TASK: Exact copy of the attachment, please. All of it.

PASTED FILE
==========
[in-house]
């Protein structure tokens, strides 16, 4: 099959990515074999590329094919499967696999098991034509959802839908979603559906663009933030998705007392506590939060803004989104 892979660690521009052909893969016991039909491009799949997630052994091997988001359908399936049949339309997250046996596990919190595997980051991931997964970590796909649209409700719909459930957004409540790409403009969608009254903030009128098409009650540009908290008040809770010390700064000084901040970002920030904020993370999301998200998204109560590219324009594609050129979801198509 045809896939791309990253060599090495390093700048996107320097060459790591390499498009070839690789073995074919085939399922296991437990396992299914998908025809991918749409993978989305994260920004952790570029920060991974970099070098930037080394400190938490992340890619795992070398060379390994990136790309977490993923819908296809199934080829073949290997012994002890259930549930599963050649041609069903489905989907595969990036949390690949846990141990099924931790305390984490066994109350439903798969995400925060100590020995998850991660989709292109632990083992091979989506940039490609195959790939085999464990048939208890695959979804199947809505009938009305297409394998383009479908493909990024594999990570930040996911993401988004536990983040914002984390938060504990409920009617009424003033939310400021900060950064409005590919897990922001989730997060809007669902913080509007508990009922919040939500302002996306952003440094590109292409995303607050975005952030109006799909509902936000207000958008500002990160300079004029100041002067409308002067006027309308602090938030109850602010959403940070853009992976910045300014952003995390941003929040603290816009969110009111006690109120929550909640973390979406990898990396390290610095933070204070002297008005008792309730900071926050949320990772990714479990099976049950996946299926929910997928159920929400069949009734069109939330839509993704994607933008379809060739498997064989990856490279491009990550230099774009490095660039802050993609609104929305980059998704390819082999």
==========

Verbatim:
[in-house]
């Protein structure tokens, strides 16, 4: 099959990515074999590329094919499967696999098991034509959802839908979603559906663009933030998705007392506590939060803004989104 892979660690521009052909893969016991039909491009799949997630052994091997988001359908399936049949339309997250046996596990919190595997980051991931997964970590796909649209409700719909459930957004409540790409403009969608009254903030009128098409009650540009908290008040809770010390700064000084901040970002920030904020993370999301998200998204109560590219324009594609050129979801198509 045809896939791309990253060599090495390093700048996107320097060459790591390499498009070839690789073995074919085939399922296991437990396992299914998908025809991918749409993978989305994260920004952790570029920060991974970099070098930037080394400190938490992340890619795992070398060379390994990136790309977490993923819908296809199934080829073949290997012994002890259930549930599963050649041609069903489905989907595969990036949390690949846990141990099924931790305390984490066994109350439903798969995400925060100590020995998850991660989709292109632990083992091979989506940039490609195959790939085999464990048939208890695959979804199947809505009938009305297409394998383009479908493909990024594999990570930040996911993401988004536990983040914002984390938060504990409920009617009424003033939310400021900060950064409005590919897990922001989730997060809007669902913080509007508990009922919040939500302002996306952003440094590109292409995303607050975005952030109006799909509902936000207000958008500002990160300079004029100041002067409308002067006027309308602090938030109850602010959403940070853009992976910045300014952003995390941003929040603290816009969110009111006690109120929550909640973390979406990898990396390290610095933070204070002297008005008792309730900071926050949320990772990714479990099976049950996946299926929910997928159920929400069949009734069109939330839509993704994607933008379809060739498997064989990856490279491009990550230099774009490095660039802050993609609104929305980059998704390819082999």